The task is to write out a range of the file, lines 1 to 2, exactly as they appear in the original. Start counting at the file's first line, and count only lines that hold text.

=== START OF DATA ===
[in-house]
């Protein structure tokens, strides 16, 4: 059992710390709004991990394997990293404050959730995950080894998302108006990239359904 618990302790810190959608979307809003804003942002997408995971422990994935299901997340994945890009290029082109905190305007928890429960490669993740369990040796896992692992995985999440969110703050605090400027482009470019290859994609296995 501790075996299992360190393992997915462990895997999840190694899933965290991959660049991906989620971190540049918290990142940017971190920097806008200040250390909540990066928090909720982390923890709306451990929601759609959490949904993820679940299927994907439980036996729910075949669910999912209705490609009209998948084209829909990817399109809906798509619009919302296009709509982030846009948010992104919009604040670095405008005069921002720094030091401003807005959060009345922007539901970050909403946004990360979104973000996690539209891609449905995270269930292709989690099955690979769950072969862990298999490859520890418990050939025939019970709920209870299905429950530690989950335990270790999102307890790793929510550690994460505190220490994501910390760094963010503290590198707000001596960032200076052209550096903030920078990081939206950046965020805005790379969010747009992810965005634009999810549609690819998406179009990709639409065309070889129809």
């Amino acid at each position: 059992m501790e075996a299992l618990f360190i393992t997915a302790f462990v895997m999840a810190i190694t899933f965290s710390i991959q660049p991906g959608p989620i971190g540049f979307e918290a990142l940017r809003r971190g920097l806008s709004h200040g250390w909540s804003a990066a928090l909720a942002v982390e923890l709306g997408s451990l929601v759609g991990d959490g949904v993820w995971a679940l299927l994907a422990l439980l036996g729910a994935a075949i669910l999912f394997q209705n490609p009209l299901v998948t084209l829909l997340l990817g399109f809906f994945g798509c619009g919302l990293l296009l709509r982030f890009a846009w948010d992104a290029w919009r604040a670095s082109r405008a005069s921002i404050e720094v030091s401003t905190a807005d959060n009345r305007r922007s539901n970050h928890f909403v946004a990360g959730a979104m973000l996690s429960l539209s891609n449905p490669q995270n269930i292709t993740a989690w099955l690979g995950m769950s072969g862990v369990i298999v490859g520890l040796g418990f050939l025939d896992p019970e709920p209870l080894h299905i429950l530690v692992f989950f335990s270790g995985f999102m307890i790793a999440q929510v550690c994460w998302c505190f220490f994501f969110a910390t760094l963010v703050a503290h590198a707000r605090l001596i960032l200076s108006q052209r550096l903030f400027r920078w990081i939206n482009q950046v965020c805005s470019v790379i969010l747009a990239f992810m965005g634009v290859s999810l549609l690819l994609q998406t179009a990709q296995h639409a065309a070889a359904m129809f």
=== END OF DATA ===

[in-house]
């Protein structure tokens, strides 16, 4: 059992710390709004991990394997990293404050959730995950080894998302108006990239359904 618990302790810190959608979307809003804003942002997408995971422990994935299901997340994945890009290029082109905190305007928890429960490669993740369990040796896992692992995985999440969110703050605090400027482009470019290859994609296995 501790075996299992360190393992997915462990895997999840190694899933965290991959660049991906989620971190540049918290990142940017971190920097806008200040250390909540990066928090909720982390923890709306451990929601759609959490949904993820679940299927994907439980036996729910075949669910999912209705490609009209998948084209829909990817399109809906798509619009919302296009709509982030846009948010992104919009604040670095405008005069921002720094030091401003807005959060009345922007539901970050909403946004990360979104973000996690539209891609449905995270269930292709989690099955690979769950072969862990298999490859520890418990050939025939019970709920209870299905429950530690989950335990270790999102307890790793929510550690994460505190220490994501910390760094963010503290590198707000001596960032200076052209550096903030920078990081939206950046965020805005790379969010747009992810965005634009999810549609690819998406179009990709639409065309070889129809």